Critics have accused Indian Prime Minister Narendra Modi of using the courts to prevent his main political rival Arvind Kejriwal, chief minister of the capital Dehli, from running and campaigning for the upcoming elections.

Several leaders of an opposition alliance remain under investigation, and Kejriwal’s party has accused the ruling Bharatiya Janata Party (BJP) of ‘political conspiracy,’ according to Reuters. Kejriwal remains in pre-trial detention while awaiting a decision on his appeal against an arrest for alleged corruption related to Delhi’s liquor policy.  

India’s top court provisionally released Kejriwal from jail so he could campaign for the elections, which he has dramatically claimed will determine whether India ‘remains a democracy’ and accused Modi of targeting rivals with criminal probes. 


Brazilian President Luiz Inacio Lula da Silva won re-election in 2022 after leaving prison due to the country’s Supreme Court nullifying his conviction on money laundering and corruption charges, citing serious biases in the case against him. 

Lula, arrested as part of ‘Operation Car Wash,’ allegedly had traded favors with a construction company in exchange for the promise of a beachfront apartment. His arrest and conviction deeply divided Brazil and led to heated legal back-and-forth over the following years. 


Venezuelan President Nicolás Maduro has seen a number of his opponents jailed for various crimes, with opposition leader Nelson Pinero of the center-right Encuentro Ciudadano party recently jailed on charges of incitement to hatred, El País reported. 

The Bolivarian National Intelligence Service (Sebin) allegedly entered Pinero’s house without a search warrant. Another politician, presidential candidate Delsa Solorzano, denounced the arrest, saying that ‘Nelson is one more political prisoner of this dictatorship, which has taken 300 citizens to jail for thinking differently.’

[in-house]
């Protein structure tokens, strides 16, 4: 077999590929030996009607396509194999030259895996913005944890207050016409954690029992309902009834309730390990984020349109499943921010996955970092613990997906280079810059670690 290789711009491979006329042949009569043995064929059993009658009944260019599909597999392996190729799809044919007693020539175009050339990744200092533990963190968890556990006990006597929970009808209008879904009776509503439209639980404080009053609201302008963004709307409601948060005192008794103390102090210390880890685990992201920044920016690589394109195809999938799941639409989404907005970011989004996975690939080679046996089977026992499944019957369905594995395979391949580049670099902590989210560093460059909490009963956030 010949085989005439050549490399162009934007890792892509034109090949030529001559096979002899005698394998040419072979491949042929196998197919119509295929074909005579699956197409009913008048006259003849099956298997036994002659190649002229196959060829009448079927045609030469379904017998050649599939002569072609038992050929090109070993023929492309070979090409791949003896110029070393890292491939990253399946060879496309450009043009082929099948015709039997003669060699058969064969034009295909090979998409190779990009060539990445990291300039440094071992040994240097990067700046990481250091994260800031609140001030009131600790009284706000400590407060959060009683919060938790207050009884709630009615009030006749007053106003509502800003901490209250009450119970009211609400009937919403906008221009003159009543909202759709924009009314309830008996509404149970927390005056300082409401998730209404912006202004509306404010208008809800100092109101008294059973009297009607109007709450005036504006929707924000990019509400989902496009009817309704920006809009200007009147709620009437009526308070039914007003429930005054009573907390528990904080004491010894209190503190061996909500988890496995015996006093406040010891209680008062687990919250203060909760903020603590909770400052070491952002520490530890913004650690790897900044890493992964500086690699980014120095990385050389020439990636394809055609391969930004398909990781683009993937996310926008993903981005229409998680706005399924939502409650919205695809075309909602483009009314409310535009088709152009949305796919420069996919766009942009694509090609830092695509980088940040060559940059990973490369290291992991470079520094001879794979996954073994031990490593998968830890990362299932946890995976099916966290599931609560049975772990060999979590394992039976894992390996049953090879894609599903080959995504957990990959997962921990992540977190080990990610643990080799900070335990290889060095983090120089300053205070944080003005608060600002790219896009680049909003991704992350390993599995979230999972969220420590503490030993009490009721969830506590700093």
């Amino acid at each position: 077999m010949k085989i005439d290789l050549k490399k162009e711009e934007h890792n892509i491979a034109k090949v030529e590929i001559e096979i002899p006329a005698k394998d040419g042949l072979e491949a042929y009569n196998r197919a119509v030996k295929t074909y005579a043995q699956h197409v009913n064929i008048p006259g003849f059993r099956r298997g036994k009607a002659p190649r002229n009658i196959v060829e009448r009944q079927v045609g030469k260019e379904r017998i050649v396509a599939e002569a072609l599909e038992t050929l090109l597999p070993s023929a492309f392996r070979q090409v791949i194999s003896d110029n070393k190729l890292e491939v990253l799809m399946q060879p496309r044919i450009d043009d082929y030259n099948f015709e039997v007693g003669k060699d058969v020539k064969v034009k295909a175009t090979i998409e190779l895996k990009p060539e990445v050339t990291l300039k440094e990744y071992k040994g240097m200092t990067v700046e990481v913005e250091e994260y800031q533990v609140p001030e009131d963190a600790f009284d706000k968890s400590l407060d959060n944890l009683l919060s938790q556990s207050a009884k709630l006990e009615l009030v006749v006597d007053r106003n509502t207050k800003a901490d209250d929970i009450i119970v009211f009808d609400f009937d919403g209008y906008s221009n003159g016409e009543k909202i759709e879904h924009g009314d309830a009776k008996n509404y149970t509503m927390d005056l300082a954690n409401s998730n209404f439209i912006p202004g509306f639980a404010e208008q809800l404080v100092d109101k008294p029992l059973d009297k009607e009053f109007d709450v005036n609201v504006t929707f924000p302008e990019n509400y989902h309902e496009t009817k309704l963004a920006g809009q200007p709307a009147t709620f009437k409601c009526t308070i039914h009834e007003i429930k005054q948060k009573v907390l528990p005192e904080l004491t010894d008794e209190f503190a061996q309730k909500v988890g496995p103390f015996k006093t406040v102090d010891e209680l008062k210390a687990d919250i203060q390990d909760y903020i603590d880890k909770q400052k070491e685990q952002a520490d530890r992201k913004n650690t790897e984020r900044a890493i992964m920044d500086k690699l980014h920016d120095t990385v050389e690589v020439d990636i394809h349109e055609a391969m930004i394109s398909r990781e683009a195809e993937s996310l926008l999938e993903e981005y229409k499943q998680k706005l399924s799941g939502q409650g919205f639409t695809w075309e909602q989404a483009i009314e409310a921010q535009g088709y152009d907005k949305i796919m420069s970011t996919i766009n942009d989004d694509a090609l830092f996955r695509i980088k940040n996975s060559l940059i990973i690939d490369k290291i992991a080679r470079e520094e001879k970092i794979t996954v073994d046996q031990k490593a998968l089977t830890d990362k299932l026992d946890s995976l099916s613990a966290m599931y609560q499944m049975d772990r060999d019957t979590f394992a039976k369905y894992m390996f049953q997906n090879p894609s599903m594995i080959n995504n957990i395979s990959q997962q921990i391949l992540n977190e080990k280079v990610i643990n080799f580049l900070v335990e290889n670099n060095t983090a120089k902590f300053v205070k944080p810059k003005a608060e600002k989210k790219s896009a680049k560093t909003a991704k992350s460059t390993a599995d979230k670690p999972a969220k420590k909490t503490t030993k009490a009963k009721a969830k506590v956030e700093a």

Maduro also saw government opponents jailed in 2017 in a strong crackdown against a new government, jailing opposition leader Leopoldo Lopez and veteran politician Antonio Ledezma for planning to flee the country and violating house arrest terms by making political statements to the media, Reuters reported.


Kem Sokha, the Cambodian opposition leader, was convicted of treason and sentenced to 27 years in jail. He appealed his charges, which Amnesty International condemned as ‘baseless’ and urged the country’s authorities to ‘end their ongoing crackdown against opposition groups.’ 

‘Anyone who dares to speak out against the government is at risk,’ Amnesty International’s Deputy Regional Director for Research Montse Ferrer wrote ahead of the appeal hearing.

‘Cambodian authorities must respect, protect, promote and fulfill the human rights of everyone in the country including the rights to freedom of expression, peaceful assembly and association, and end the increasing restriction of civic space,’ he added. 

The Associated Press contributed to this report.

This post appeared first on FOX NEWS